“Dana is one of the unsung heroes of Maui,” Newbold commented, “an enterprising hard worker who recognized the need for ocean water quality testing off our shorelines and persevered to set all of the necessary components in place to make it happen.

“Dana was a driving force in creating and leading our unique volunteer-based Hui O Ka Wai Ola water testing program and establishing the rigorous protocol, volunteer training and oversight to generate quality assured data accepted by the state Department of Health,” Newbold added.

With Dana in the lead, there are now 48 coastal water quality testing sites extending from Honolua to Ahihi Kinau, and Maui now has significantly more information about our coastal water quality, impacting our residents, visitors and marine environment, Newbold advised.

The couple’s talents have not exclusively been focused on the underwater world. Stemming from their enrollment in an adult Hawaiian language class, they have acquired a passion for Kula Kaiapuni o ma Nahi’ena’ena, the Hawaiian Language Immersion Program at Princess Nahi’ena’ena Elementary School.

“As an adult student in Kumu Liko’s Hawaiian language class and also being retired,” Bill explained, “I had time available to help where I could. As a software developer, I was drawn to the computers in the back of his classroom at the school and wanted to know how Liko utilized them in a classroom setting where Hawaiian is spoken. That led to helping him with his computers and their content.”

The experience was memorable.

“He (Liko) also encouraged members of this adult class to come in and spend volunteer time with the keiki in his classroom to immerse themselves with these students to help learn and speak Hawaiian. It is really special to have spent time with the keiki when they were in kindergarten and to see many of them continuing on in Hawaiian Immersion at the intermediate school and the high school.”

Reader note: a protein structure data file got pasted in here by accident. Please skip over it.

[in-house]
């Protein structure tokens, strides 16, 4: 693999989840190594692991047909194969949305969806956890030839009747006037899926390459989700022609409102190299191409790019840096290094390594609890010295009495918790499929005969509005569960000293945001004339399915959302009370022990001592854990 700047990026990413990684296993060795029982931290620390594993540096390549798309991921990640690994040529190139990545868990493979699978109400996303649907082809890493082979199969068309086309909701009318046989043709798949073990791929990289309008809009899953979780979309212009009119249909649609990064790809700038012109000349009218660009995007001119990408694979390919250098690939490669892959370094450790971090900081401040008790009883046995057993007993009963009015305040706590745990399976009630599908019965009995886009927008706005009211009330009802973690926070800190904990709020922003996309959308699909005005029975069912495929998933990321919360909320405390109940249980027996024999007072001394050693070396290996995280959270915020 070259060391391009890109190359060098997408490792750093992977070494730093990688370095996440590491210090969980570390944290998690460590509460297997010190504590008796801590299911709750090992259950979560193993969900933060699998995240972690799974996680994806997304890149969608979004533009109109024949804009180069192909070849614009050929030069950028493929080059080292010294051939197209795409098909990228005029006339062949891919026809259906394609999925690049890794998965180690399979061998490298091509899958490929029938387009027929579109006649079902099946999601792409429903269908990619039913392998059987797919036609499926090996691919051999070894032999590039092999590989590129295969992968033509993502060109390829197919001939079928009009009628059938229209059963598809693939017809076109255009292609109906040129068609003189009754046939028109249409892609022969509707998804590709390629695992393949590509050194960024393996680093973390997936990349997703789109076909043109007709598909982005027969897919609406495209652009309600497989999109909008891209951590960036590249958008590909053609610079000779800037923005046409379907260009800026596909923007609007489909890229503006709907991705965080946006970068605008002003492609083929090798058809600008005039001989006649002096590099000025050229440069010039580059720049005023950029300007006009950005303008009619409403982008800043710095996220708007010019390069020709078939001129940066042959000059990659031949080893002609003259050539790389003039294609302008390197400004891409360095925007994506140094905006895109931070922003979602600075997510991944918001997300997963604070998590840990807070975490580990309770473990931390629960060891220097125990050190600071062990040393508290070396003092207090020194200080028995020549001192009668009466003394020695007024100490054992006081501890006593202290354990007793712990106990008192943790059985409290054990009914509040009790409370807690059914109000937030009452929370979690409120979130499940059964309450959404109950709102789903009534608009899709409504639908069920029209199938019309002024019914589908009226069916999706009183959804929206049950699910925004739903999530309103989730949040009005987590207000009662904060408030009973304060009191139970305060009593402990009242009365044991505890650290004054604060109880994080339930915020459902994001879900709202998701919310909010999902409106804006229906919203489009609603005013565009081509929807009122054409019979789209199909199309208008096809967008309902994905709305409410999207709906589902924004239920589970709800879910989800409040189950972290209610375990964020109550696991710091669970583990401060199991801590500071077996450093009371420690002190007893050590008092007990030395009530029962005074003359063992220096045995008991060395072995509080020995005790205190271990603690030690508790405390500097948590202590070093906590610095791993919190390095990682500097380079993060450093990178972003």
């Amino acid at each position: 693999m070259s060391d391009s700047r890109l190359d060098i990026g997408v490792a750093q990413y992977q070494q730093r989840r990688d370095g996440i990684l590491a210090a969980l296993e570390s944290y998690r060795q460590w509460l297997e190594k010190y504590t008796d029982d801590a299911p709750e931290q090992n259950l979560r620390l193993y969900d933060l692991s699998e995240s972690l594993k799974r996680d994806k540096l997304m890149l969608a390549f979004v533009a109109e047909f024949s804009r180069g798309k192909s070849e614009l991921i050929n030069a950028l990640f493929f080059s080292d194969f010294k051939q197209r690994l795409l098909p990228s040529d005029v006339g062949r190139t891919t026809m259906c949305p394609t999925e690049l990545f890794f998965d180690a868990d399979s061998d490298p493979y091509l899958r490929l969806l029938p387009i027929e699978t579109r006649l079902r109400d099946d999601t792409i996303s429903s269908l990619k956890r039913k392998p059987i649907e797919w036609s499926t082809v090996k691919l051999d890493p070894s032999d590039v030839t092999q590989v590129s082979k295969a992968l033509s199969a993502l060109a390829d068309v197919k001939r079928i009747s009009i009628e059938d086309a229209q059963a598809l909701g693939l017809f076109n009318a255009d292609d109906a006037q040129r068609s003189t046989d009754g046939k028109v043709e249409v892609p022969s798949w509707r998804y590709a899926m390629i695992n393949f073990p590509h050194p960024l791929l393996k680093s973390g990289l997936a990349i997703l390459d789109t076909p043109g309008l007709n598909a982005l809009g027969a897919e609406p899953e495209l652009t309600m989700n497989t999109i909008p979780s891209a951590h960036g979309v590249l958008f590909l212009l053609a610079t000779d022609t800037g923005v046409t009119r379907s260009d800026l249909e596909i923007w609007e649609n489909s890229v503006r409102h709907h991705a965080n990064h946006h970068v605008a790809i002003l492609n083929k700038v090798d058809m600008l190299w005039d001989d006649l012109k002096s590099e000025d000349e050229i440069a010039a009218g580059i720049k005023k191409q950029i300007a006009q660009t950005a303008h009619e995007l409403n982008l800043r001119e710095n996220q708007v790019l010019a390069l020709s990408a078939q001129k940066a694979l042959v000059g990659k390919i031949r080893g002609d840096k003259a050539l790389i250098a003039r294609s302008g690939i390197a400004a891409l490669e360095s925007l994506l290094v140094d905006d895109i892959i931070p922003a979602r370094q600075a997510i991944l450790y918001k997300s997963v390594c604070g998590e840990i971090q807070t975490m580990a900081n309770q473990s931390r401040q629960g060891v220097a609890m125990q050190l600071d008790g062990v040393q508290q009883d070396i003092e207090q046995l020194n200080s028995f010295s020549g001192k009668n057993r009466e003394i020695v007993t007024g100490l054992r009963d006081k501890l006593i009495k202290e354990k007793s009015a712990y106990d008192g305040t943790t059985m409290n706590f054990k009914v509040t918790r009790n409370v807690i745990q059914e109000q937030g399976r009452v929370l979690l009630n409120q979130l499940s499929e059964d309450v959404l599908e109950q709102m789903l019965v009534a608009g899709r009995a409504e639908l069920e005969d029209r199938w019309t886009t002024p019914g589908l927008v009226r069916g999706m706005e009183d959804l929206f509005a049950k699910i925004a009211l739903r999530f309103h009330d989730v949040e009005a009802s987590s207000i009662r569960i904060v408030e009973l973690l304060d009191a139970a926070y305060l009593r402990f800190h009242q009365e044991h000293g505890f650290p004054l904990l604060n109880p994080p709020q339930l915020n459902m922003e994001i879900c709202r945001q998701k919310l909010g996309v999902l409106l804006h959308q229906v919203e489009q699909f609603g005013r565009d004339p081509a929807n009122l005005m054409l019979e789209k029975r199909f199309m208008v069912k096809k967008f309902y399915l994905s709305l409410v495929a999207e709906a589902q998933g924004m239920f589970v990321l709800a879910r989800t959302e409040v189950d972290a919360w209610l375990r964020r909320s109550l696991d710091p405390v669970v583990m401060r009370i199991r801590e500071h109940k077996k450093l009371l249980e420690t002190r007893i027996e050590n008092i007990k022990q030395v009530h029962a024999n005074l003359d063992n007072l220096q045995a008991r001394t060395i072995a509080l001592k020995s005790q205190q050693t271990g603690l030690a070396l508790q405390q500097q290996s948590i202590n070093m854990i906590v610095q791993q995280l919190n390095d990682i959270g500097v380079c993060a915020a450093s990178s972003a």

“‘Anakala Pila, as we affectionately called him in Kula Kaiapuni, was our main man when it came to photography and technology. He would come along with us on field trips and take photos of whatever we were exploring with the keiki and turn them into awesome videos. He helped us to establish a website as well as a Facebook page for our Hui Makua,” Kumu Liko said.

Paltin appreciated their aloha for West Maui. “They moved here with all these technical skills like engineering and computer knowledge and went right to work in our community helping with the immersion program at Princess and the environment.”

Sadly, Bill and Dana are returning to the Mainland in mid-August.

“We are leaving, because we would like to be closer to Bill’s parents who live in Pennsylvania, so that we can help them continue an independent, active lifestyle as long as possible as they age,” Dana said.

“We love Maui, especially the people,” she confided, “but it’s time to be nearer to our family.”

It is an understatement to say, “They will be missed.”

“Words cannot describe my aloha for Dana Reed and Bill Rathfon,” Ekolu Lindsey said. “They have embodied kuleana (responsibility), kokua (giving without any expectations of a return), laulima (working together) with aloha (love and compassion).”

“Your legacy on Maui will carry on,” Lindsey confirmed.